Cleaning up Feeders

4wrdUn2Dwn

Arachnopeon
Joined
Jun 11, 2017
Messages
28
I'm still new to the caring of Ts so I'm curious as to the cleaning of feeders, not sure if this is the right boards so I apologize if it is misplaced. I received my 3" LP on Friday, fed her Saturday, she created a burrow under the cork bark she has on Sunday, then fed her Monday night and Tuesday morning. I'll explain the last part because I know I don't want to overfeed her. Firstly I could see she was in the waiting for food to come by stance with her staying at the edge of the burrow opening, so Monday night I dropped in a Dubia (all Dubias I have fed her are about 1"). Problem was I dropped it too close and she backed up startled and the roach scuttled off and buried itself, I forgot to crush its head. I thought how can I get it to come to the burrow in the night, so I put a cut grape near the entrance of the burrow to lure the roach in. Morning comes and against my better judgement I decided to crush the head of another one and drop it in front of the burrow. I go eat cereal and the new roach was gone when I came back with her in the shadows carrying what I assume to be the roach. Then this afternoon I noticed the grape had been munched on and I'm wondering if my T ate both roaches and is just a pig. I know, don't put too many feeders in and don't overfeed, it was a bad decision and I the future gonna crush the heads of all the roaches I put in to better keep track of them. Just a newbie mistake from over worrying about feeding a new pet.

My questions are these, should I try to fish around without disturbing the T for the roach or try and lure it into a container to remove, if the one from Monday is still kicking around. Assuming she ate all of them, should I have any concern I haven't seen any carcasses? If I don't see any carcasses should I change the substrate every few months to ensure no mold starts to grow from the dead Dubias? Hope my questions make sense, any help is appreciated.
 

Ungoliant

Malleus Aranearum
Staff member
Joined
Mar 7, 2012
Messages
3,825
My questions are these, should I try to fish around without disturbing the T for the roach or try and lure it into a container to remove, if the one from Monday is still kicking around.
If you can easily locate it, great. If not, I wouldn't worry too much about a lost roach unless your tarantula is about to molt. (Feeder insects can kill a molting tarantula.)


Assuming she ate all of them, should I have any concern I haven't seen any carcasses?
No. When a tarantula eats a feeder insect, it leaves behind a bolus (a little ball of the indigestible parts of prey wrapped in silk). These can be hard to spot, as they blend in with many substrates.

I remove these when I find them, but I don't worry too much if I can't find them, as my tarantulas are all on relatively dry substrate, so the potential for mold or other infestations is low.


If I don't see any carcasses should I change the substrate every few months to ensure no mold starts to grow from the dead Dubias?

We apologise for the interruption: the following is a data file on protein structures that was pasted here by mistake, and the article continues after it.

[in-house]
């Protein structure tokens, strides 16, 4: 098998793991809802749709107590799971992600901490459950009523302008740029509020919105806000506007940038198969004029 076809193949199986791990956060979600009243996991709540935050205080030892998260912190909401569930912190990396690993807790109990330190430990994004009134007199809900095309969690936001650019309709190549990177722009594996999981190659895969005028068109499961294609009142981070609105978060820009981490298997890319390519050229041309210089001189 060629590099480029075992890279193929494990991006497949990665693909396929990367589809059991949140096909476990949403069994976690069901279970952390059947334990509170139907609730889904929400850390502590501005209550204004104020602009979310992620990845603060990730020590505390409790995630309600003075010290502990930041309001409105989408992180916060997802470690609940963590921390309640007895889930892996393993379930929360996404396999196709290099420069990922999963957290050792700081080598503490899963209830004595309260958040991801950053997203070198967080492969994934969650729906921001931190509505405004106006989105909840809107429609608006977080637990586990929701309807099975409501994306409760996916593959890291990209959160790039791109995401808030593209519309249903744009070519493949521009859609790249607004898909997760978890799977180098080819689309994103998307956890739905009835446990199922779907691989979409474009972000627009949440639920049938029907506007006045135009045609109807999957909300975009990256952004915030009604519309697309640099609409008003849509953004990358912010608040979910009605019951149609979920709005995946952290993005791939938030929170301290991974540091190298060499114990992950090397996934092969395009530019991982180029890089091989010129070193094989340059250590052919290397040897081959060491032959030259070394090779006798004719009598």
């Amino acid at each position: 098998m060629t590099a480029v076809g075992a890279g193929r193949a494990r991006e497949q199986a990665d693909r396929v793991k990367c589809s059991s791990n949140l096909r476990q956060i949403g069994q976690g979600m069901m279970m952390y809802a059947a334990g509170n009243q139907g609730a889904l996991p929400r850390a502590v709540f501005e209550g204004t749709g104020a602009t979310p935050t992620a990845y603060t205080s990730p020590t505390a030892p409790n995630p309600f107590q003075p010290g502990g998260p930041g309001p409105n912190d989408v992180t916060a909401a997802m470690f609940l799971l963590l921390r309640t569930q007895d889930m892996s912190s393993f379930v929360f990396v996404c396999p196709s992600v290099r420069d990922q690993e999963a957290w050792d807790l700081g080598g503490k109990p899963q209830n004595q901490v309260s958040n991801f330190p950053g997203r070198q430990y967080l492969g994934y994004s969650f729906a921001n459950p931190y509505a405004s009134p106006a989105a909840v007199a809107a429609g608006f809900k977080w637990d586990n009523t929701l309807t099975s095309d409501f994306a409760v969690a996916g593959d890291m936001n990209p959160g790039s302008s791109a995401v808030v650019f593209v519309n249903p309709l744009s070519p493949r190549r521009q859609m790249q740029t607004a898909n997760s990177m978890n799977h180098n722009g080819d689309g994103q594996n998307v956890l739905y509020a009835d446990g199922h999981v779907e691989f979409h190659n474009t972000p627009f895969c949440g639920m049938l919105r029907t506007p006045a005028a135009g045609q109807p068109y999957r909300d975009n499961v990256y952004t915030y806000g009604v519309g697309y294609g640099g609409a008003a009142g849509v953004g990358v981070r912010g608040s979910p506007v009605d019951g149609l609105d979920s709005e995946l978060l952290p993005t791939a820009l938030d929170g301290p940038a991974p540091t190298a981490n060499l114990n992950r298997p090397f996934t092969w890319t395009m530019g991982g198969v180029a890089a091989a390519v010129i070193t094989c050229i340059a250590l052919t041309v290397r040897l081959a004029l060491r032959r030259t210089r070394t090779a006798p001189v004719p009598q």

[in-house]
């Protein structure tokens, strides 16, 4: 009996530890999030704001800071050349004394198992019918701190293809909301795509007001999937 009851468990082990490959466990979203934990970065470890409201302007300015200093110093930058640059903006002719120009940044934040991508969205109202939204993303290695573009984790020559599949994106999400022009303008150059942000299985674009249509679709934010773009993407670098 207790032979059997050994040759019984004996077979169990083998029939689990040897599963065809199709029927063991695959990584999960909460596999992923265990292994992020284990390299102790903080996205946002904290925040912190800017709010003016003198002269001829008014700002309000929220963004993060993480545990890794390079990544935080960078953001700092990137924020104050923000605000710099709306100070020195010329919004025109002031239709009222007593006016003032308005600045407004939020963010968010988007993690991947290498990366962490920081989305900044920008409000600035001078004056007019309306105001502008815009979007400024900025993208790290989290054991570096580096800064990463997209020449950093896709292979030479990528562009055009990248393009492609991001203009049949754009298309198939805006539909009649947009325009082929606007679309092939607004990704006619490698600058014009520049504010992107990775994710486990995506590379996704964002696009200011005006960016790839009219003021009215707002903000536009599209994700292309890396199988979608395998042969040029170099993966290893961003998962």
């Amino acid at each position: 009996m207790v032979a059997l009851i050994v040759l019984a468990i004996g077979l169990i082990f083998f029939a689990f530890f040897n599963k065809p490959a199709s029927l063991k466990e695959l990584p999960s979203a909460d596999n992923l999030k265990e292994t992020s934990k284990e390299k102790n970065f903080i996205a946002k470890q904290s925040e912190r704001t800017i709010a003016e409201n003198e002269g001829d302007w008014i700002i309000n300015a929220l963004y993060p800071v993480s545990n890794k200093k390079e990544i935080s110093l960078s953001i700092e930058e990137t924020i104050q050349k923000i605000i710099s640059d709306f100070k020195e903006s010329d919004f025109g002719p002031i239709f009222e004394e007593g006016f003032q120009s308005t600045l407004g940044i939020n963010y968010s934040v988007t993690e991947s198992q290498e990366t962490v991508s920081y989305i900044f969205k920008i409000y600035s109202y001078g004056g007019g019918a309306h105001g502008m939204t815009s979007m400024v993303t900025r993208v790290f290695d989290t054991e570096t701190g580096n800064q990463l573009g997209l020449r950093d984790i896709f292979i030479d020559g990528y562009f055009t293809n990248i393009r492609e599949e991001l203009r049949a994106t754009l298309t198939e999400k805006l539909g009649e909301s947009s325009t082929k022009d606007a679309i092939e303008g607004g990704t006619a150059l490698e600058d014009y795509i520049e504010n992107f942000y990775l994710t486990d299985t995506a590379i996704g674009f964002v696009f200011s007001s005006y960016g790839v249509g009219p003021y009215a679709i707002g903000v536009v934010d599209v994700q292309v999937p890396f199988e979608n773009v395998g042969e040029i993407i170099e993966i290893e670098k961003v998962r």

For a tarantula being kept on relatively dry substrate, there is no need to regularly change the substrate. Spot cleaning of uneaten prey / boluses will suffice.

Most of us only change substrate during rehousings or if there is a serious problem with mold, pest organisms, or potential exposure to airborne poisons (for example, insecticides). If the enclosure looks good and smells good, it's probably fine.
 

4wrdUn2Dwn

Arachnopeon
Joined
Jun 11, 2017
Messages
28
Thanks for the info! Didn't know about the bolus thing, I just thought there would be an empty husk of an insect. I guess once she does get to the point of molting I'll just tap around in the substrate a bit where she isn't just to double check that roach is definitely gone, which I don't see why it wouldn't be. I also thought that was one of the perks of Dubias is they don't bite T so they would hurt it while molting, then again I could just be misreading.
 

Ungoliant

Malleus Aranearum
Staff member
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Mar 7, 2012
Messages
3,825
I also thought that was one of the perks of Dubias is they don't bite T so they would hurt it while molting, then again I could just be misreading.
I wouldn't trust any feeder insect with a molting tarantula.
 

EulersK

Arachnonomicon
Staff member
Joined
Feb 22, 2013
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3,290
I also thought that was one of the perks of Dubias is they don't bite T so they would hurt it while molting, then again I could just be misreading.
Dubia are known to be cannibalistic at times, meaning they could certainly take a chunk out of a molting tarantula.
 

mconnachan

Arachnoprince
Joined
Aug 5, 2012
Messages
1,246
To be honest, the way your post reads the LP has eaten both, just keep an eye out for the dubious^^^ character, if you see it get it out, I wouldn't worry about it if the spider isn't nearing a molt then there's no risk, the T will soon devour the pest. @Ungoliant posted the best advice, now that's what I call a thorough answer, good for you @Ungoliant very informative. Look for boluses and remove them as soon as possible.
 

4wrdUn2Dwn

Arachnopeon
Joined
Jun 11, 2017
Messages
28
I had to google what boluses look like and I haven't seen any since I was informed about them. Thanks for all the advice, always helpful for a newbie like myself!
 

Matttoadman

Arachnoknight
Joined
Aug 11, 2016
Messages
216
If you have room you could place a dish of some kind flush into the substrate with a piece of oat or fish food and wait for the roach to fall in and get trapped. As long as the sides are smooth(no lid threads) and it's deep enough.
 
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